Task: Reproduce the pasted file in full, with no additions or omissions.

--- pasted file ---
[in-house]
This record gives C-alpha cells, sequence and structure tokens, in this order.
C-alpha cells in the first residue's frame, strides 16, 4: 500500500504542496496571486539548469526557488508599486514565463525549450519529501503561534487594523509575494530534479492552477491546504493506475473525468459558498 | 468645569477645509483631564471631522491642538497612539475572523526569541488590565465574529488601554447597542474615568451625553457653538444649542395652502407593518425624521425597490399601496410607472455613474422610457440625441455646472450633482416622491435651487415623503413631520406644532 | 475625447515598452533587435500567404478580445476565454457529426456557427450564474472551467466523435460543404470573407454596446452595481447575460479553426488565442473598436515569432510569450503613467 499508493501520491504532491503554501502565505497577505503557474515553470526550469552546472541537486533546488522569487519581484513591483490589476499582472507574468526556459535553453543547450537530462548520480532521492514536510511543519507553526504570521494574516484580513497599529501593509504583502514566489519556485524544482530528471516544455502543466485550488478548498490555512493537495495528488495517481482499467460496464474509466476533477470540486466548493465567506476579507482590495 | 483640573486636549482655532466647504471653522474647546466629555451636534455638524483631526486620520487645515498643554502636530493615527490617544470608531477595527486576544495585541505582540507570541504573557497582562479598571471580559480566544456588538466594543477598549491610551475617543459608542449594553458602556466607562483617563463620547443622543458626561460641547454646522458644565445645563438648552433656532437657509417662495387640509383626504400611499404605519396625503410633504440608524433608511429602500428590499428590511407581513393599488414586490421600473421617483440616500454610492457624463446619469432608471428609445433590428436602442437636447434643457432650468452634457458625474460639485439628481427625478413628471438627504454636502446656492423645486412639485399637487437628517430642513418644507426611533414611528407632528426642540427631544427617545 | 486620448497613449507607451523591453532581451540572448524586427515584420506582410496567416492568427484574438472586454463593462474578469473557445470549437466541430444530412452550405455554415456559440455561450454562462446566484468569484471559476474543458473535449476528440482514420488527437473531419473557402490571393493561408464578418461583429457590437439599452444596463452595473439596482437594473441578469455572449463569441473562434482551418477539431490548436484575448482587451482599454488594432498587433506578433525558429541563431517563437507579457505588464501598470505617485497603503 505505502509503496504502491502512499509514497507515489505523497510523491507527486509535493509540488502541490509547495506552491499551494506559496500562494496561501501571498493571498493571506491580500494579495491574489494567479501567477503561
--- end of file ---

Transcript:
[in-house]
This record gives C-alpha cells, sequence and structure tokens, in this order.
C-alpha cells in the first residue's frame, strides 16, 4: 500500500504542496496571486539548469526557488508599486514565463525549450519529501503561534487594523509575494530534479492552477491546504493506475473525468459558498 | 468645569477645509483631564471631522491642538497612539475572523526569541488590565465574529488601554447597542474615568451625553457653538444649542395652502407593518425624521425597490399601496410607472455613474422610457440625441455646472450633482416622491435651487415623503413631520406644532 | 475625447515598452533587435500567404478580445476565454457529426456557427450564474472551467466523435460543404470573407454596446452595481447575460479553426488565442473598436515569432510569450503613467 499508493501520491504532491503554501502565505497577505503557474515553470526550469552546472541537486533546488522569487519581484513591483490589476499582472507574468526556459535553453543547450537530462548520480532521492514536510511543519507553526504570521494574516484580513497599529501593509504583502514566489519556485524544482530528471516544455502543466485550488478548498490555512493537495495528488495517481482499467460496464474509466476533477470540486466548493465567506476579507482590495 | 483640573486636549482655532466647504471653522474647546466629555451636534455638524483631526486620520487645515498643554502636530493615527490617544470608531477595527486576544495585541505582540507570541504573557497582562479598571471580559480566544456588538466594543477598549491610551475617543459608542449594553458602556466607562483617563463620547443622543458626561460641547454646522458644565445645563438648552433656532437657509417662495387640509383626504400611499404605519396625503410633504440608524433608511429602500428590499428590511407581513393599488414586490421600473421617483440616500454610492457624463446619469432608471428609445433590428436602442437636447434643457432650468452634457458625474460639485439628481427625478413628471438627504454636502446656492423645486412639485399637487437628517430642513418644507426611533414611528407632528426642540427631544427617545 | 486620448497613449507607451523591453532581451540572448524586427515584420506582410496567416492568427484574438472586454463593462474578469473557445470549437466541430444530412452550405455554415456559440455561450454562462446566484468569484471559476474543458473535449476528440482514420488527437473531419473557402490571393493561408464578418461583429457590437439599452444596463452595473439596482437594473441578469455572449463569441473562434482551418477539431490548436484575448482587451482599454488594432498587433506578433525558429541563431517563437507579457505588464501598470505617485497603503 505505502509503496504502491502512499509514497507515489505523497510523491507527486509535493509540488502541490509547495506552491499551494506559496500562494496561501501571498493571498493571506491580500494579495491574489494567479501567477503561